The challenge: A farmer has chickens and sheep. If the animals all together have 8 heads and 22 feet, how many sheep does he have and how many chickens?
My question: Is this low threshold and high ceiling?
The basic task seems to be one unit, but there are a couple of progressions to make it more accessible. My guess is that most children who get stuck will need to be guided toward alternative versions that will let them build strategies for understanding the challenge. Perhaps starting with a version that has fewer animals will be accessible. If necessary, drawing pictures of animals, counting them, counting body parts, etc can help get the exploration started.
Note that drawing realistic animals doesn't necessarily help with the mathematical content (and it can actually get in the way of one solution strategy). However, if you want to practice, here are some instructions that will lead you to a much better animals than I draw!
Plan: have Jane counting objects, Jate drawing pictures of animals and counting body parts, and Jin to get the challenge as originally stated.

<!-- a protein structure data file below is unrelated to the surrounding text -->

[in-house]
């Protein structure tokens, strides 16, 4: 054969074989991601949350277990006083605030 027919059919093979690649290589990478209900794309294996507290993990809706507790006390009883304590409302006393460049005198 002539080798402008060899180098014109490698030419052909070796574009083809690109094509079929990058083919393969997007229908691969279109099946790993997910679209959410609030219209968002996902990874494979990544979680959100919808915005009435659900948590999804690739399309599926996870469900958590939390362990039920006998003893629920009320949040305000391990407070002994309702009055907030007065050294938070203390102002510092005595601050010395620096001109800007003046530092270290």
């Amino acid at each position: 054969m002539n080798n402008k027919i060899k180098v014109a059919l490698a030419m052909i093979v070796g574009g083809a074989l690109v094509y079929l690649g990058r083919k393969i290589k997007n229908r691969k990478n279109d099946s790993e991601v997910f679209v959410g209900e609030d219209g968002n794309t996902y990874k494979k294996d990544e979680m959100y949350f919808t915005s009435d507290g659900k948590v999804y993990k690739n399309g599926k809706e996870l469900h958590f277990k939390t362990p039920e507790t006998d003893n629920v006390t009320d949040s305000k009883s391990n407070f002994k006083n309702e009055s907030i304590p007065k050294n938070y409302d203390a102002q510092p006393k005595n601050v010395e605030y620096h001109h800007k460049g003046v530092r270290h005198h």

The obvious route to a (super) high ceiling is linear equations of multiple variables and the whole world of linear algebra. My idea to open that route is to ask if Jin can write an equation to describe the number of animal heads and another equation to describe the number of feet.
The solution strategy I've seen him use in the past is to draw a picture, starting with the assumption that all the animals are chickens, like this, with heads and feet helpfully labelled:
and then adding feet to make sheep until you get the right total number of feet (the sheep bodies are shaded to make the distinction between sheep and chickens more clear):
I've been wondering about whether this strategy is generalizable, since even three variables seems unclear. My questions, if we get this far:
- can we write an equation or equations that describe the relationships between sheep, chicken and heads? What about sheep, chicken and feet?
- Is always a solution, no matter how many feet are given? Do we notice anything special about the number of feet in this type of problem?
- With the right number of chickens and sheep, can we get all combinations of (heads, feet) = (n, 2m)? Are there any restrictions we can identify?
- Can you think of any problems like this? Maybe chairs (4 legs) and stools (3 legs), bicycles (2 wheels) and tricycles (3 wheels) etc.
This activity wasn't loved and didn't capture Jin's attention during the evening rush. Maybe something to save for a quieter time or perhaps the lesson is to have various investigations available? Mommy's post mortem: there wasn't time to do this anyway, so nothing lost.
Well, we ended up with another nice chicken picture, at least: